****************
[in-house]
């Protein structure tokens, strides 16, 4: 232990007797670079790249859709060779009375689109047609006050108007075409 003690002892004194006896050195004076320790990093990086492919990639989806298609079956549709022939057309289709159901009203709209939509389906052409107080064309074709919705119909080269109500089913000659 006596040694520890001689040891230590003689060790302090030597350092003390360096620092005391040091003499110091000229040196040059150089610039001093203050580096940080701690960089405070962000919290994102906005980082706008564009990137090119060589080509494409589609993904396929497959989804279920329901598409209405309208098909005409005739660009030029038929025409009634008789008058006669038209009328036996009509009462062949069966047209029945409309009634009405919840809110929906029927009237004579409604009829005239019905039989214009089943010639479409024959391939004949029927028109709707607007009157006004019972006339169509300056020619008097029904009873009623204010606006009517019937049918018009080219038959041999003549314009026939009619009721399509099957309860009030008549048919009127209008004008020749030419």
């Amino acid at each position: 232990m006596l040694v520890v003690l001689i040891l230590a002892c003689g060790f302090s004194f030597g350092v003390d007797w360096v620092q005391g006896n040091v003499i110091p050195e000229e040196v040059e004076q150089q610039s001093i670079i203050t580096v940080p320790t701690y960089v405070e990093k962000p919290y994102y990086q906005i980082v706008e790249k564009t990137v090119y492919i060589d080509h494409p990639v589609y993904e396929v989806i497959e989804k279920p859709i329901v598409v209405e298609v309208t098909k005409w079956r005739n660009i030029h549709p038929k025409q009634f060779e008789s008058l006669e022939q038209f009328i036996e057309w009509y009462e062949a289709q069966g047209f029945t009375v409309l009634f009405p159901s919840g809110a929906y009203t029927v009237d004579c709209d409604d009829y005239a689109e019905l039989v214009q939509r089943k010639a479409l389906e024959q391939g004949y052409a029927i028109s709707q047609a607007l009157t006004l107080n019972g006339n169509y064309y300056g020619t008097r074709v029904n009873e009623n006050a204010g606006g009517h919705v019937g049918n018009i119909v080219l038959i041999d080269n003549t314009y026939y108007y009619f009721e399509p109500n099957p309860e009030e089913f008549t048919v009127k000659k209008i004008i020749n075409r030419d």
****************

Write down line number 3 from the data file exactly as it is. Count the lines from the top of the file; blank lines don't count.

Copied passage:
């Amino acid at each position: 232990m006596l040694v520890v003690l001689i040891l230590a002892c003689g060790f302090s004194f030597g350092v003390d007797w360096v620092q005391g006896n040091v003499i110091p050195e000229e040196v040059e004076q150089q610039s001093i670079i203050t580096v940080p320790t701690y960089v405070e990093k962000p919290y994102y990086q906005i980082v706008e790249k564009t990137v090119y492919i060589d080509h494409p990639v589609y993904e396929v989806i497959e989804k279920p859709i329901v598409v209405e298609v309208t098909k005409w079956r005739n660009i030029h549709p038929k025409q009634f060779e008789s008058l006669e022939q038209f009328i036996e057309w009509y009462e062949a289709q069966g047209f029945t009375v409309l009634f009405p159901s919840g809110a929906y009203t029927v009237d004579c709209d409604d009829y005239a689109e019905l039989v214009q939509r089943k010639a479409l389906e024959q391939g004949y052409a029927i028109s709707q047609a607007l009157t006004l107080n019972g006339n169509y064309y300056g020619t008097r074709v029904n009873e009623n006050a204010g606006g009517h919705v019937g049918n018009i119909v080219l038959i041999d080269n003549t314009y026939y108007y009619f009721e399509p109500n099957p309860e009030e089913f008549t048919v009127k000659k209008i004008i020749n075409r030419d």